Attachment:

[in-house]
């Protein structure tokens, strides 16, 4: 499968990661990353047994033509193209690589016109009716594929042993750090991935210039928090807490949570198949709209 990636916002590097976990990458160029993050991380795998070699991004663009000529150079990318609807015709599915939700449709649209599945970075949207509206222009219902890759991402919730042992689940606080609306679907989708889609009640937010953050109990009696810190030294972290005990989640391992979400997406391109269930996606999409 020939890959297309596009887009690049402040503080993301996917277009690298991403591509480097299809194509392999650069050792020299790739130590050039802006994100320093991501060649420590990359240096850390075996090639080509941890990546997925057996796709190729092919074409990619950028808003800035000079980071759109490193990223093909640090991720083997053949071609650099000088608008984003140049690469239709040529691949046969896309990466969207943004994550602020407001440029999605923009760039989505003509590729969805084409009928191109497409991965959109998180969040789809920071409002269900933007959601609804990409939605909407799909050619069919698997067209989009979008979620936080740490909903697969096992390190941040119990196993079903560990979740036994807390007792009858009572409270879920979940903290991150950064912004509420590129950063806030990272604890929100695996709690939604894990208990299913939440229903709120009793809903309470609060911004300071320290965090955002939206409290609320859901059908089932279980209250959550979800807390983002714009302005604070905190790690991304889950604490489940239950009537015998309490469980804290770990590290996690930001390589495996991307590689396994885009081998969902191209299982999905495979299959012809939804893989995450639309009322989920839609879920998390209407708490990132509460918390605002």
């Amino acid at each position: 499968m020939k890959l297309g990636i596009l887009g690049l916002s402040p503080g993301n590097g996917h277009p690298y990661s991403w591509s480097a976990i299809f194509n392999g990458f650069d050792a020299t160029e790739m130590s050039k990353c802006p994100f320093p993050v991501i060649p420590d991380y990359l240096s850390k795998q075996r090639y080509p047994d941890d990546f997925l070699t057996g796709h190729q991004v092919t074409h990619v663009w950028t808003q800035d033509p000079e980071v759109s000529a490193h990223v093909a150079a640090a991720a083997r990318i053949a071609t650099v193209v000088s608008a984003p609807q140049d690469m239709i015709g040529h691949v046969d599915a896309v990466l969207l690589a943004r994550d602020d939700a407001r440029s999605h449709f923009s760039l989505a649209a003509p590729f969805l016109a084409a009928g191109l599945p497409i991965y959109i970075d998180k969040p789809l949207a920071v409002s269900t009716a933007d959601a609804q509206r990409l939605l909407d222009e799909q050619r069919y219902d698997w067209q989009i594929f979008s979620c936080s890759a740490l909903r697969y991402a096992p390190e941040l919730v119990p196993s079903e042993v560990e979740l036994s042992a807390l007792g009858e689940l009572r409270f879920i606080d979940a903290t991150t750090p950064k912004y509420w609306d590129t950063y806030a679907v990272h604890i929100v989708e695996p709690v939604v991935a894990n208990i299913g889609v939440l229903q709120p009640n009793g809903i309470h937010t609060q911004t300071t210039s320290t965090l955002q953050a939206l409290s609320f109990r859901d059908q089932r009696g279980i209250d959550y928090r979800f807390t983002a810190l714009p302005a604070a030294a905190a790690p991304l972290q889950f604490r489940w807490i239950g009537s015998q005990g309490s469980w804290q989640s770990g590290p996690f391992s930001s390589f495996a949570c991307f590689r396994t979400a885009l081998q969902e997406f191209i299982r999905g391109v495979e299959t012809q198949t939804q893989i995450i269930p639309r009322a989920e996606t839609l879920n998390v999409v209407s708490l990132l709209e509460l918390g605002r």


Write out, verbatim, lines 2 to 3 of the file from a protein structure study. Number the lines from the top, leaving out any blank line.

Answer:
């Protein structure tokens, strides 16, 4: 499968990661990353047994033509193209690589016109009716594929042993750090991935210039928090807490949570198949709209 990636916002590097976990990458160029993050991380795998070699991004663009000529150079990318609807015709599915939700449709649209599945970075949207509206222009219902890759991402919730042992689940606080609306679907989708889609009640937010953050109990009696810190030294972290005990989640391992979400997406391109269930996606999409 020939890959297309596009887009690049402040503080993301996917277009690298991403591509480097299809194509392999650069050792020299790739130590050039802006994100320093991501060649420590990359240096850390075996090639080509941890990546997925057996796709190729092919074409990619950028808003800035000079980071759109490193990223093909640090991720083997053949071609650099000088608008984003140049690469239709040529691949046969896309990466969207943004994550602020407001440029999605923009760039989505003509590729969805084409009928191109497409991965959109998180969040789809920071409002269900933007959601609804990409939605909407799909050619069919698997067209989009979008979620936080740490909903697969096992390190941040119990196993079903560990979740036994807390007792009858009572409270879920979940903290991150950064912004509420590129950063806030990272604890929100695996709690939604894990208990299913939440229903709120009793809903309470609060911004300071320290965090955002939206409290609320859901059908089932279980209250959550979800807390983002714009302005604070905190790690991304889950604490489940239950009537015998309490469980804290770990590290996690930001390589495996991307590689396994885009081998969902191209299982999905495979299959012809939804893989995450639309009322989920839609879920998390209407708490990132509460918390605002």
């Amino acid at each position: 499968m020939k890959l297309g990636i596009l887009g690049l916002s402040p503080g993301n590097g996917h277009p690298y990661s991403w591509s480097a976990i299809f194509n392999g990458f650069d050792a020299t160029e790739m130590s050039k990353c802006p994100f320093p993050v991501i060649p420590d991380y990359l240096s850390k795998q075996r090639y080509p047994d941890d990546f997925l070699t057996g796709h190729q991004v092919t074409h990619v663009w950028t808003q800035d033509p000079e980071v759109s000529a490193h990223v093909a150079a640090a991720a083997r990318i053949a071609t650099v193209v000088s608008a984003p609807q140049d690469m239709i015709g040529h691949v046969d599915a896309v990466l969207l690589a943004r994550d602020d939700a407001r440029s999605h449709f923009s760039l989505a649209a003509p590729f969805l016109a084409a009928g191109l599945p497409i991965y959109i970075d998180k969040p789809l949207a920071v409002s269900t009716a933007d959601a609804q509206r990409l939605l909407d222009e799909q050619r069919y219902d698997w067209q989009i594929f979008s979620c936080s890759a740490l909903r697969y991402a096992p390190e941040l919730v119990p196993s079903e042993v560990e979740l036994s042992a807390l007792g009858e689940l009572r409270f879920i606080d979940a903290t991150t750090p950064k912004y509420w609306d590129t950063y806030a679907v990272h604890i929100v989708e695996p709690v939604v991935a894990n208990i299913g889609v939440l229903q709120p009640n009793g809903i309470h937010t609060q911004t300071t210039s320290t965090l955002q953050a939206l409290s609320f109990r859901d059908q089932r009696g279980i209250d959550y928090r979800f807390t983002a810190l714009p302005a604070a030294a905190a790690p991304l972290q889950f604490r489940w807490i239950g009537s015998q005990g309490s469980w804290q989640s770990g590290p996690f391992s930001s390589f495996a949570c991307f590689r396994t979400a885009l081998q969902e997406f191209i299982r999905g391109v495979e299959t012809q198949t939804q893989i995450i269930p639309r009322a989920e996606t839609l879920n998390v999409v209407s708490l990132l709209e509460l918390g605002r």